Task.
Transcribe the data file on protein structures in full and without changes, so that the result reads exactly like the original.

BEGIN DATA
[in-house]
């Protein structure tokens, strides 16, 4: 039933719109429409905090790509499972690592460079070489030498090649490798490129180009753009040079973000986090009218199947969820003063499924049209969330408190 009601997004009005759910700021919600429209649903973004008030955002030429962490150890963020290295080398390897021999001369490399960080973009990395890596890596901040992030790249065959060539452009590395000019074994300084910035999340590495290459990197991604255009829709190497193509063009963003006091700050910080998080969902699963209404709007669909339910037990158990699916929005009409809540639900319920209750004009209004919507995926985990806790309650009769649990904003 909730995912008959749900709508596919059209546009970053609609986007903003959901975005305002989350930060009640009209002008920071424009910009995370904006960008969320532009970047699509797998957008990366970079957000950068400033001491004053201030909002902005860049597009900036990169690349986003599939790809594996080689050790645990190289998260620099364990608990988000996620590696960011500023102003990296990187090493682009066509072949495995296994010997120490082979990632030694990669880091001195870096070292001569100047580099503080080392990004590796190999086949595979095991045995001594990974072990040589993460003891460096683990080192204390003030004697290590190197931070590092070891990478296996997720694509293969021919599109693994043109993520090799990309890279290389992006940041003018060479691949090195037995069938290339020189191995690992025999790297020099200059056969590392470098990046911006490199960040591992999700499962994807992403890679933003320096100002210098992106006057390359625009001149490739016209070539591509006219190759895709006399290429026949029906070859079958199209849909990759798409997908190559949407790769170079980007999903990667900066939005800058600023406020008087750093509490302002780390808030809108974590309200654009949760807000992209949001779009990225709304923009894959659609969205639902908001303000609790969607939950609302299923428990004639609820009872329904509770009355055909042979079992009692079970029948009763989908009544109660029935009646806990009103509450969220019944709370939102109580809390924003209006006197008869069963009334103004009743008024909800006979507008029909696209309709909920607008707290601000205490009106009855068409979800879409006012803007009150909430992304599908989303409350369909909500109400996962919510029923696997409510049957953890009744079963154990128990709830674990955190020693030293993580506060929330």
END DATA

[in-house]
């Protein structure tokens, strides 16, 4: 039933719109429409905090790509499972690592460079070489030498090649490798490129180009753009040079973000986090009218199947969820003063499924049209969330408190 009601997004009005759910700021919600429209649903973004008030955002030429962490150890963020290295080398390897021999001369490399960080973009990395890596890596901040992030790249065959060539452009590395000019074994300084910035999340590495290459990197991604255009829709190497193509063009963003006091700050910080998080969902699963209404709007669909339910037990158990699916929005009409809540639900319920209750004009209004919507995926985990806790309650009769649990904003 909730995912008959749900709508596919059209546009970053609609986007903003959901975005305002989350930060009640009209002008920071424009910009995370904006960008969320532009970047699509797998957008990366970079957000950068400033001491004053201030909002902005860049597009900036990169690349986003599939790809594996080689050790645990190289998260620099364990608990988000996620590696960011500023102003990296990187090493682009066509072949495995296994010997120490082979990632030694990669880091001195870096070292001569100047580099503080080392990004590796190999086949595979095991045995001594990974072990040589993460003891460096683990080192204390003030004697290590190197931070590092070891990478296996997720694509293969021919599109693994043109993520090799990309890279290389992006940041003018060479691949090195037995069938290339020189191995690992025999790297020099200059056969590392470098990046911006490199960040591992999700499962994807992403890679933003320096100002210098992106006057390359625009001149490739016209070539591509006219190759895709006399290429026949029906070859079958199209849909990759798409997908190559949407790769170079980007999903990667900066939005800058600023406020008087750093509490302002780390808030809108974590309200654009949760807000992209949001779009990225709304923009894959659609969205639902908001303000609790969607939950609302299923428990004639609820009872329904509770009355055909042979079992009692079970029948009763989908009544109660029935009646806990009103509450969220019944709370939102109580809390924003209006006197008869069963009334103004009743008024909800006979507008029909696209309709909920607008707290601000205490009106009855068409979800879409006012803007009150909430992304599908989303409350369909909500109400996962919510029923696997409510049957953890009744079963154990128990709830674990955190020693030293993580506060929330």